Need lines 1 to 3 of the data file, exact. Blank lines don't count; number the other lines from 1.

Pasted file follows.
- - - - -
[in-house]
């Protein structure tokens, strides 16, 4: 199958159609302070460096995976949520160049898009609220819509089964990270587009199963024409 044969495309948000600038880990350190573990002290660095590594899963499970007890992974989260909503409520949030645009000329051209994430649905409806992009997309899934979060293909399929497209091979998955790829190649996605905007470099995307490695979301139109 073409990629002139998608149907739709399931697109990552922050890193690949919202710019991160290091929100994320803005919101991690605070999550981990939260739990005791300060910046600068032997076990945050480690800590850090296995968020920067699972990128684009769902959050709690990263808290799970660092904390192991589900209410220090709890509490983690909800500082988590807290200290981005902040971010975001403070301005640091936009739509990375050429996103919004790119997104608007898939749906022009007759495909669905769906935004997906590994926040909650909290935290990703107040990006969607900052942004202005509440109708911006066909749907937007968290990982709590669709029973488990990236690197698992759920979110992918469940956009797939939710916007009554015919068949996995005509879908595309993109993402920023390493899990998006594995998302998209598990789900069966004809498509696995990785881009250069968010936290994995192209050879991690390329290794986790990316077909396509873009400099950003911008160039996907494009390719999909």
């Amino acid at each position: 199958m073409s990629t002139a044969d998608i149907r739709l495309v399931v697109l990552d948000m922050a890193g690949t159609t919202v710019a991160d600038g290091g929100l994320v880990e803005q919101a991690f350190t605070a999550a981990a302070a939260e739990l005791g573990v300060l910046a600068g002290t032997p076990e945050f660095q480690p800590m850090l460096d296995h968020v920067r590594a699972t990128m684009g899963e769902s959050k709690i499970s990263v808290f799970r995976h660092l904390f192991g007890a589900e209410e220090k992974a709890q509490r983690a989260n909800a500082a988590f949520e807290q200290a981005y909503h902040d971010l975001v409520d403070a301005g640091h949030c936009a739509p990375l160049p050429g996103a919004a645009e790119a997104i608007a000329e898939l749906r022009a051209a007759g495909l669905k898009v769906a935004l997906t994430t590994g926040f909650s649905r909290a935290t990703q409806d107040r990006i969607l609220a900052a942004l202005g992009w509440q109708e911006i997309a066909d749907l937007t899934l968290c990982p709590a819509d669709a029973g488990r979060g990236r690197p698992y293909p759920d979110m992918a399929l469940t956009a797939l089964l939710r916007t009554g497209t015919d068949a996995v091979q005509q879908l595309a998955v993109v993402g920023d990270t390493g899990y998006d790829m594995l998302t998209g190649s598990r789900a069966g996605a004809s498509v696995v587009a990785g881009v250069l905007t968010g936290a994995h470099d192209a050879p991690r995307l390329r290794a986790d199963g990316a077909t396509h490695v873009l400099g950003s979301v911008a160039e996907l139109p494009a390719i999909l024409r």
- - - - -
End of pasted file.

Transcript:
[in-house]
């Protein structure tokens, strides 16, 4: 199958159609302070460096995976949520160049898009609220819509089964990270587009199963024409 044969495309948000600038880990350190573990002290660095590594899963499970007890992974989260909503409520949030645009000329051209994430649905409806992009997309899934979060293909399929497209091979998955790829190649996605905007470099995307490695979301139109 073409990629002139998608149907739709399931697109990552922050890193690949919202710019991160290091929100994320803005919101991690605070999550981990939260739990005791300060910046600068032997076990945050480690800590850090296995968020920067699972990128684009769902959050709690990263808290799970660092904390192991589900209410220090709890509490983690909800500082988590807290200290981005902040971010975001403070301005640091936009739509990375050429996103919004790119997104608007898939749906022009007759495909669905769906935004997906590994926040909650909290935290990703107040990006969607900052942004202005509440109708911006066909749907937007968290990982709590669709029973488990990236690197698992759920979110992918469940956009797939939710916007009554015919068949996995005509879908595309993109993402920023390493899990998006594995998302998209598990789900069966004809498509696995990785881009250069968010936290994995192209050879991690390329290794986790990316077909396509873009400099950003911008160039996907494009390719999909």
């Amino acid at each position: 199958m073409s990629t002139a044969d998608i149907r739709l495309v399931v697109l990552d948000m922050a890193g690949t159609t919202v710019a991160d600038g290091g929100l994320v880990e803005q919101a991690f350190t605070a999550a981990a302070a939260e739990l005791g573990v300060l910046a600068g002290t032997p076990e945050f660095q480690p800590m850090l460096d296995h968020v920067r590594a699972t990128m684009g899963e769902s959050k709690i499970s990263v808290f799970r995976h660092l904390f192991g007890a589900e209410e220090k992974a709890q509490r983690a989260n909800a500082a988590f949520e807290q200290a981005y909503h902040d971010l975001v409520d403070a301005g640091h949030c936009a739509p990375l160049p050429g996103a919004a645009e790119a997104i608007a000329e898939l749906r022009a051209a007759g495909l669905k898009v769906a935004l997906t994430t590994g926040f909650s649905r909290a935290t990703q409806d107040r990006i969607l609220a900052a942004l202005g992009w509440q109708e911006i997309a066909d749907l937007t899934l968290c990982p709590a819509d669709a029973g488990r979060g990236r690197p698992y293909p759920d979110m992918a399929l469940t956009a797939l089964l939710r916007t009554g497209t015919d068949a996995v091979q005509q879908l595309a998955v993109v993402g920023d990270t390493g899990y998006d790829m594995l998302t998209g190649s598990r789900a069966g996605a004809s498509v696995v587009a990785g881009v250069l905007t968010g936290a994995h470099d192209a050879p991690r995307l390329r290794a986790d199963g990316a077909t396509h490695v873009l400099g950003s979301v911008a160039e996907l139109p494009a390719i999909l024409r």